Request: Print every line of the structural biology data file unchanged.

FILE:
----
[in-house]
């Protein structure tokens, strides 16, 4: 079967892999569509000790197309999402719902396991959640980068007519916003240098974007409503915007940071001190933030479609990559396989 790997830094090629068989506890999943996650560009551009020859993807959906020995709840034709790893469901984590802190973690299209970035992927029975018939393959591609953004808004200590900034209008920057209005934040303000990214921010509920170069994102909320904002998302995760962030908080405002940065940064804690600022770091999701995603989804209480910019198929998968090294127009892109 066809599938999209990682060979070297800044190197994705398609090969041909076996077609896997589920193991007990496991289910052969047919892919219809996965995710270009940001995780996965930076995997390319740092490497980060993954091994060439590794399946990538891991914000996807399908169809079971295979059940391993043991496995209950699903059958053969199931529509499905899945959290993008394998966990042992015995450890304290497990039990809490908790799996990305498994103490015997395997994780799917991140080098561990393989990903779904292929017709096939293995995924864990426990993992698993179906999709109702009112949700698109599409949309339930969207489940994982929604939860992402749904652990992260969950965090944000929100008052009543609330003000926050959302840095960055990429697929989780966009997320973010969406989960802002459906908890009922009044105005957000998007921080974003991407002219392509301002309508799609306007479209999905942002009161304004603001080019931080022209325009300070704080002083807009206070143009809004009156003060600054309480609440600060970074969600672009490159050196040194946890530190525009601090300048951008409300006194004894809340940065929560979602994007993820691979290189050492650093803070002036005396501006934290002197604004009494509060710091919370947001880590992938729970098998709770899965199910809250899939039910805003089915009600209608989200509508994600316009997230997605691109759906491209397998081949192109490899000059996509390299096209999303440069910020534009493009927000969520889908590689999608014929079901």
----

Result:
[in-house]
């Protein structure tokens, strides 16, 4: 079967892999569509000790197309999402719902396991959640980068007519916003240098974007409503915007940071001190933030479609990559396989 790997830094090629068989506890999943996650560009551009020859993807959906020995709840034709790893469901984590802190973690299209970035992927029975018939393959591609953004808004200590900034209008920057209005934040303000990214921010509920170069994102909320904002998302995760962030908080405002940065940064804690600022770091999701995603989804209480910019198929998968090294127009892109 066809599938999209990682060979070297800044190197994705398609090969041909076996077609896997589920193991007990496991289910052969047919892919219809996965995710270009940001995780996965930076995997390319740092490497980060993954091994060439590794399946990538891991914000996807399908169809079971295979059940391993043991496995209950699903059958053969199931529509499905899945959290993008394998966990042992015995450890304290497990039990809490908790799996990305498994103490015997395997994780799917991140080098561990393989990903779904292929017709096939293995995924864990426990993992698993179906999709109702009112949700698109599409949309339930969207489940994982929604939860992402749904652990992260969950965090944000929100008052009543609330003000926050959302840095960055990429697929989780966009997320973010969406989960802002459906908890009922009044105005957000998007921080974003991407002219392509301002309508799609306007479209999905942002009161304004603001080019931080022209325009300070704080002083807009206070143009809004009156003060600054309480609440600060970074969600672009490159050196040194946890530190525009601090300048951008409300006194004894809340940065929560979602994007993820691979290189050492650093803070002036005396501006934290002197604004009494509060710091919370947001880590992938729970098998709770899965199910809250899939039910805003089915009600209608989200509508994600316009997230997605691109759906491209397998081949192109490899000059996509390299096209999303440069910020534009493009927000969520889908590689999608014929079901």